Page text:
An appropriate analogy which came to mind when reading the piece is the Encylopedia Brittanica versus Wikipedia. Many questioned the credibility and accuracy of Wikipedia (an open source encyclopedia) at first. I think the last stats I saw (some time ago) was that there are now fewer than three errors in Wikipedia for every error in Encyclopedia Brittanica -- and errors in the former tend to get corrected more quickly than errors in the latter.
I think the concern -- both with Wikipedia and open textbooks -- is not so much about small errors. It is more about authoritative voices and the vetting of content by authoritative voices. There is a fear (real or perceived) that content that is not vetted by field experts runs the risk of being inaccurate in fundamental ways -- e.g., excluding evolution as a valid scientific theory over or along side creationism in a biology textbook. Conventional wisdom (which is often wrong) or political agendas can more easily be embedded into texts if there is not a vetting process by trained or experienced experts within a field. Of course, some in the scientific or academic community might say this happens with traditional texts as well, because new, novel, or as yet unproven theories often have great difficulty getting published. Certainly there are examples in the open source space which address this concern around vetting content -- Flat World Knowledge and Connexions being two very positive examples.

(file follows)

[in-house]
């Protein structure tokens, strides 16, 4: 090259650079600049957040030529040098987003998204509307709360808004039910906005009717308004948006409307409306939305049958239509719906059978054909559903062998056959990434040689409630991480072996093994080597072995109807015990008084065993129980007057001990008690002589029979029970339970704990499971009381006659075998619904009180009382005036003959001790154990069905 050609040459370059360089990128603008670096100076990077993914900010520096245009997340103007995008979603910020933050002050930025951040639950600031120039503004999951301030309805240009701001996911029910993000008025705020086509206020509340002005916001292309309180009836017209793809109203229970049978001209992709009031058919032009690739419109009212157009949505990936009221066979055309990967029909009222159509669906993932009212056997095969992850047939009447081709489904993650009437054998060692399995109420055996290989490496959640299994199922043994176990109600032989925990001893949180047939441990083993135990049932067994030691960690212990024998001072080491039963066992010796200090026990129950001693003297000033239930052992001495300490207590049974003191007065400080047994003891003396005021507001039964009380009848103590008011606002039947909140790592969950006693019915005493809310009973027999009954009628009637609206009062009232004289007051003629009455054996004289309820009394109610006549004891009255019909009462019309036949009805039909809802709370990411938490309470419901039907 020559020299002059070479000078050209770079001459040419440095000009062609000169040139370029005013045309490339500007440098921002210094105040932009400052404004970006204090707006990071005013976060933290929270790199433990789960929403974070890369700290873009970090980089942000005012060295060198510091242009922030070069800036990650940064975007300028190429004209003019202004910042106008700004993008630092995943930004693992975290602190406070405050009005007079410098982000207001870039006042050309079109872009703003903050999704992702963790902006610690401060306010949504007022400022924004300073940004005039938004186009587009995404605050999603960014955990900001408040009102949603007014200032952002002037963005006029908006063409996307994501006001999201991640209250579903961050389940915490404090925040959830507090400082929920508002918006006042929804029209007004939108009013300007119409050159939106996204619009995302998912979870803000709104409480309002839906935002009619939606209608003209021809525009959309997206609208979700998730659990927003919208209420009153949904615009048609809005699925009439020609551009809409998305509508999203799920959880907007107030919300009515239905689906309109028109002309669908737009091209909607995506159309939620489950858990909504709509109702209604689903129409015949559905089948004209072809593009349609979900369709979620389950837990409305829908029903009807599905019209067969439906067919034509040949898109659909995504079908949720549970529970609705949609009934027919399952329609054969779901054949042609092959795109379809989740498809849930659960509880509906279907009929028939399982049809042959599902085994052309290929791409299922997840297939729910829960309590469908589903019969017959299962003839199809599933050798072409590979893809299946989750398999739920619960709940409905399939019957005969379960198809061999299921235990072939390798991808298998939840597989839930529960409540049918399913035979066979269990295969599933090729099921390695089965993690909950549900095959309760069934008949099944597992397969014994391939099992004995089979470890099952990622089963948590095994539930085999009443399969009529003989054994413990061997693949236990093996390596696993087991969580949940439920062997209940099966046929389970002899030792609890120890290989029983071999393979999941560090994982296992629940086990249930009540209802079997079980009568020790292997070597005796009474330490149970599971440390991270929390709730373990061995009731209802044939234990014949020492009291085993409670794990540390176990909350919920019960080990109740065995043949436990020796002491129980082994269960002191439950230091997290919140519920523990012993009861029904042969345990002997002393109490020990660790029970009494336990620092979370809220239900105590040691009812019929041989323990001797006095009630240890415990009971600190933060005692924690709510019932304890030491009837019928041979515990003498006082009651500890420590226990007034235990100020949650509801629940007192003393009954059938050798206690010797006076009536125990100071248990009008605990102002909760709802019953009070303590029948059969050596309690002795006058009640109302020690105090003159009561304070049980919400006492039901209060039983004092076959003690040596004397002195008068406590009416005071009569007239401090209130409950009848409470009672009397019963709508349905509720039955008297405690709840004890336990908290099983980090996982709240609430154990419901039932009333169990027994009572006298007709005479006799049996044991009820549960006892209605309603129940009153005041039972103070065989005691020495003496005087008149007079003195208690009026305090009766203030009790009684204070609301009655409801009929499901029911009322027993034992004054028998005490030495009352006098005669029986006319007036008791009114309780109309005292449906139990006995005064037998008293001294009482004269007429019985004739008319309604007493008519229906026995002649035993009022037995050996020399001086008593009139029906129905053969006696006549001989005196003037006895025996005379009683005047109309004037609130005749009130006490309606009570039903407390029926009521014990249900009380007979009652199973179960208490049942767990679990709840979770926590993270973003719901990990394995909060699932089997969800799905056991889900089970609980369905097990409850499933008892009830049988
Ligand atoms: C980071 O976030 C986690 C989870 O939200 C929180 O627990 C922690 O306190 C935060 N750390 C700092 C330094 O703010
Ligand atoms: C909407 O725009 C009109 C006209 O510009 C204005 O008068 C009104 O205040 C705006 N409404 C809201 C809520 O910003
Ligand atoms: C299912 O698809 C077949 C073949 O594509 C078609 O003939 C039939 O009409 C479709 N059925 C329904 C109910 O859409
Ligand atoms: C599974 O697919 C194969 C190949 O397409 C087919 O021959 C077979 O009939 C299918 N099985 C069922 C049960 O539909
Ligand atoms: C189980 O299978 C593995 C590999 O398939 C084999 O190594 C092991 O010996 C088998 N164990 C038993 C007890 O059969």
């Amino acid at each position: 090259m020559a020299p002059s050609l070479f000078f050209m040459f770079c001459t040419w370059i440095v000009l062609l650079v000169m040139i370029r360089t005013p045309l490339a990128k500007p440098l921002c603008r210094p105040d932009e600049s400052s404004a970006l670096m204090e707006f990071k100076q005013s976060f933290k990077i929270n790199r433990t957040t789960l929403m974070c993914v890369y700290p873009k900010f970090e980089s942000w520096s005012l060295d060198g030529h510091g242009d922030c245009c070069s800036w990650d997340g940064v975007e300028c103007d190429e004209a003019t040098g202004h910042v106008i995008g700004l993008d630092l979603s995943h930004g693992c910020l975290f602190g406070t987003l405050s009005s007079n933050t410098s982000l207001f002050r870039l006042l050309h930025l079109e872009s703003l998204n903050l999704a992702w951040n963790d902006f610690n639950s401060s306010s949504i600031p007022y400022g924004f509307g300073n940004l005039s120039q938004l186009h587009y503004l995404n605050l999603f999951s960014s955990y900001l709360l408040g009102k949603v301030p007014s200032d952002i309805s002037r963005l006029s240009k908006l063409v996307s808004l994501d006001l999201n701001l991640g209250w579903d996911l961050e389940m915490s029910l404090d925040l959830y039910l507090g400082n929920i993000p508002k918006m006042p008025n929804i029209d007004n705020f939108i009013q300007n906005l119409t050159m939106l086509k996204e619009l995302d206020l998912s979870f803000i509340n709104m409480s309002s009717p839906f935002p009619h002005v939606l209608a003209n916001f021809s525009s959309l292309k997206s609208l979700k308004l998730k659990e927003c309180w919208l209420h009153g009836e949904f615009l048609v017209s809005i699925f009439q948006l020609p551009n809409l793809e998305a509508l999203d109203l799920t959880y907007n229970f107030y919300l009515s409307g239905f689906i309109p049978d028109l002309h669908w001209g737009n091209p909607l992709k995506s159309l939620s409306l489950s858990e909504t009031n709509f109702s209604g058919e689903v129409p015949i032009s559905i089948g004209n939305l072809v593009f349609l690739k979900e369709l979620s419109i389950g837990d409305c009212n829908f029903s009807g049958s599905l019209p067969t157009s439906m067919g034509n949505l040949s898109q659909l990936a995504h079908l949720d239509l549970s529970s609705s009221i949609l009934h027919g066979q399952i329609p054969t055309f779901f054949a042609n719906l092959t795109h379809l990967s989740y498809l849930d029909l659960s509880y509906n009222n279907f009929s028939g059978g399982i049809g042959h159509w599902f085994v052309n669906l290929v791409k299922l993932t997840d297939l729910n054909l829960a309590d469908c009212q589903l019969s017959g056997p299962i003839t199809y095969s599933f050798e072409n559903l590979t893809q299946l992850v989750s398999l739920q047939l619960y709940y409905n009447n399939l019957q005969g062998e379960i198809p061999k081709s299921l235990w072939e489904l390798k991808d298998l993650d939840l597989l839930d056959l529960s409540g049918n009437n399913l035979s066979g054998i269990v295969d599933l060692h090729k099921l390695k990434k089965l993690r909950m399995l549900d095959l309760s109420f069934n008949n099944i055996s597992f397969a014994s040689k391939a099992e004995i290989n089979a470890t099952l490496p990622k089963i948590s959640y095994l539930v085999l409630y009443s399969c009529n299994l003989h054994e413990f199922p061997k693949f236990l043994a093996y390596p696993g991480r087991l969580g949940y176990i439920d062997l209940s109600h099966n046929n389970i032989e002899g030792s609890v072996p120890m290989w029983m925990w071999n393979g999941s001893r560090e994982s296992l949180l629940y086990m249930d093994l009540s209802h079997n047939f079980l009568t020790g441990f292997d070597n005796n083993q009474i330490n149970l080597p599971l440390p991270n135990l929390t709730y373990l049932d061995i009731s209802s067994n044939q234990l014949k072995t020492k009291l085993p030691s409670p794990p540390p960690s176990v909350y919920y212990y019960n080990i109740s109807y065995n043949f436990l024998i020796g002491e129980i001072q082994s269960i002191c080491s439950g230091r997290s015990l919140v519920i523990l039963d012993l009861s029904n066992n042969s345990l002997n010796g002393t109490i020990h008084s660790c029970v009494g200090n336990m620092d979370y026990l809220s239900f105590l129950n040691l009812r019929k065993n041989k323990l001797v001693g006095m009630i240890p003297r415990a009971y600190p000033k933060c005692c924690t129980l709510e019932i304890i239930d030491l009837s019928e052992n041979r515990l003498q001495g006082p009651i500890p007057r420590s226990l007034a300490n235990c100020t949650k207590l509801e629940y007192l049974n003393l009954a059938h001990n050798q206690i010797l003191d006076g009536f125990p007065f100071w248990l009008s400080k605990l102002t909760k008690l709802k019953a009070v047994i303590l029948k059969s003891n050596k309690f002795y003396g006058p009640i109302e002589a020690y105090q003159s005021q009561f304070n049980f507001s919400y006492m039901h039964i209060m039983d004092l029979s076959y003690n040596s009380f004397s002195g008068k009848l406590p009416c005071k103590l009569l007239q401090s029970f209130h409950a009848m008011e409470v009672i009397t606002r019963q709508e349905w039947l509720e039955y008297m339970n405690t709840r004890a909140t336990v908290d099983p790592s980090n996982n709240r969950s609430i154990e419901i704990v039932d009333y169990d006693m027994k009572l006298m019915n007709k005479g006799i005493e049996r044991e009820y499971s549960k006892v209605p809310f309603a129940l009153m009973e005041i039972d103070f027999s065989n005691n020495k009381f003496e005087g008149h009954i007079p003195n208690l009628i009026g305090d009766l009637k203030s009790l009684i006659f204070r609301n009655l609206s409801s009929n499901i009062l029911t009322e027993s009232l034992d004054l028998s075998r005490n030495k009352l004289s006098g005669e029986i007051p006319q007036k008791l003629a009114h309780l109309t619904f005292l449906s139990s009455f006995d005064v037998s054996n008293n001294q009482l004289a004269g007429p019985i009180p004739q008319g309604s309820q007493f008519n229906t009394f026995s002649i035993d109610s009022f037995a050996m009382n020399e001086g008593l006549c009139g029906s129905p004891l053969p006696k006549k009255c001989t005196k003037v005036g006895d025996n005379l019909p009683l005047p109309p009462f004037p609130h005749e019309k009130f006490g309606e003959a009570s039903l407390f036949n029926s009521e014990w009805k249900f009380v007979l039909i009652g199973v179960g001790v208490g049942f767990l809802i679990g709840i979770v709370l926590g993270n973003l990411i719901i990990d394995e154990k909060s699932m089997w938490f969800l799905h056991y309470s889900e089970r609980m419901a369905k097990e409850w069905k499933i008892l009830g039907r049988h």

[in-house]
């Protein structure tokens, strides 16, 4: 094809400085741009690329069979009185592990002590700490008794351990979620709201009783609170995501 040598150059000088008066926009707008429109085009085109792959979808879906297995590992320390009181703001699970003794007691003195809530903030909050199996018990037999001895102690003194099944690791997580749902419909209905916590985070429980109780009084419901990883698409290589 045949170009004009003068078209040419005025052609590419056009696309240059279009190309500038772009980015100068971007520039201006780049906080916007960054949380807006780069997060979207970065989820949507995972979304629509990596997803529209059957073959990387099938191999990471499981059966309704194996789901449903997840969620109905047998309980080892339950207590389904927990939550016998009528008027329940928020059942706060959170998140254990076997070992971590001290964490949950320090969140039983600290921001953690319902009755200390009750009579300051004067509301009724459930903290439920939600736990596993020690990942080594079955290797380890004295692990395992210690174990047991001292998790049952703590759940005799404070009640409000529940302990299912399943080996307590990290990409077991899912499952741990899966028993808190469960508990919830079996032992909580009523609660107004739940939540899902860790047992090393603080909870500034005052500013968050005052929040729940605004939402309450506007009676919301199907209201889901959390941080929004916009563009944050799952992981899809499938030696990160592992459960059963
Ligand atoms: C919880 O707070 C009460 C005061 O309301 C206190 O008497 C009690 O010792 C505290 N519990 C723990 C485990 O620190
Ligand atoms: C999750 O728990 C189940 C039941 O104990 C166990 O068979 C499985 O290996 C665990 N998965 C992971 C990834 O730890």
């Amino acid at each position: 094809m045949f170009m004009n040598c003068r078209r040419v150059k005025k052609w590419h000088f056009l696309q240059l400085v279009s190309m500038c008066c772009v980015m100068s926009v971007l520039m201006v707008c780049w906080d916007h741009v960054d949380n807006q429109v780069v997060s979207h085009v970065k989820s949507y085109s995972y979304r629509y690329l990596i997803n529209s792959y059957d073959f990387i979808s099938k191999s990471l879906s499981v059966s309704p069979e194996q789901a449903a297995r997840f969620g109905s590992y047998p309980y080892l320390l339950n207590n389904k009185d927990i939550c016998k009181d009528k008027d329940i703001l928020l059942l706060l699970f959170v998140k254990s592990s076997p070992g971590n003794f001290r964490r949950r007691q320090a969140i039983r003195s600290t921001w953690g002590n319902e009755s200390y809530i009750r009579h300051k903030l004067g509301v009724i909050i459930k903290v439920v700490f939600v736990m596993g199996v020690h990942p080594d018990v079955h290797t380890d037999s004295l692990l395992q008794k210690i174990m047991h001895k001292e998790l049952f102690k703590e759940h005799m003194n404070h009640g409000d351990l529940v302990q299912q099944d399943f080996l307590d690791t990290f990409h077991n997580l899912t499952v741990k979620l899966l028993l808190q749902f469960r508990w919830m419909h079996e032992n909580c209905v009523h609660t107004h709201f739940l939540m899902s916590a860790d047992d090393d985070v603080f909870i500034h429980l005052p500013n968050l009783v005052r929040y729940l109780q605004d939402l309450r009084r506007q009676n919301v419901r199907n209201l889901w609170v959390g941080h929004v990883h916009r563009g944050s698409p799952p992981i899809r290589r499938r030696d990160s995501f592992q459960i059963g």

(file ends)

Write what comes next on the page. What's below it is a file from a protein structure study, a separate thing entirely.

Maybe we have to come to some agreement what we mean by "quality." That said, the opinion piece raises some interesting ideas and perspectives. Should open textbooks be held to a different standard? Probably not. One could ask if for-profit universities should be held to a different standard too -- with an equal amount of debate to follow. For a new technology to prove itself and be adopted in the marketplace is not an entitlement -- it must be earned. For open textbooks that means being held to a higher standard until perceptions and reality are aligned at a point favorable to the technology.
The open textbook community should welcome and embrace that higher bar as a challenge to create even better products -- exceeding the products produced by traditional sources. That in turn forces those traditional products to either improve or exit the marketplace. Remember that it is not always the best technology that wins--but often the technology that is able to capture the greatest amount of market share. For open source to be successful in the long term, the movement must focus on continuing to build market share. Part of that will happen by demonstrating open source meets a higher standard than traditional textbooks, if such is the case.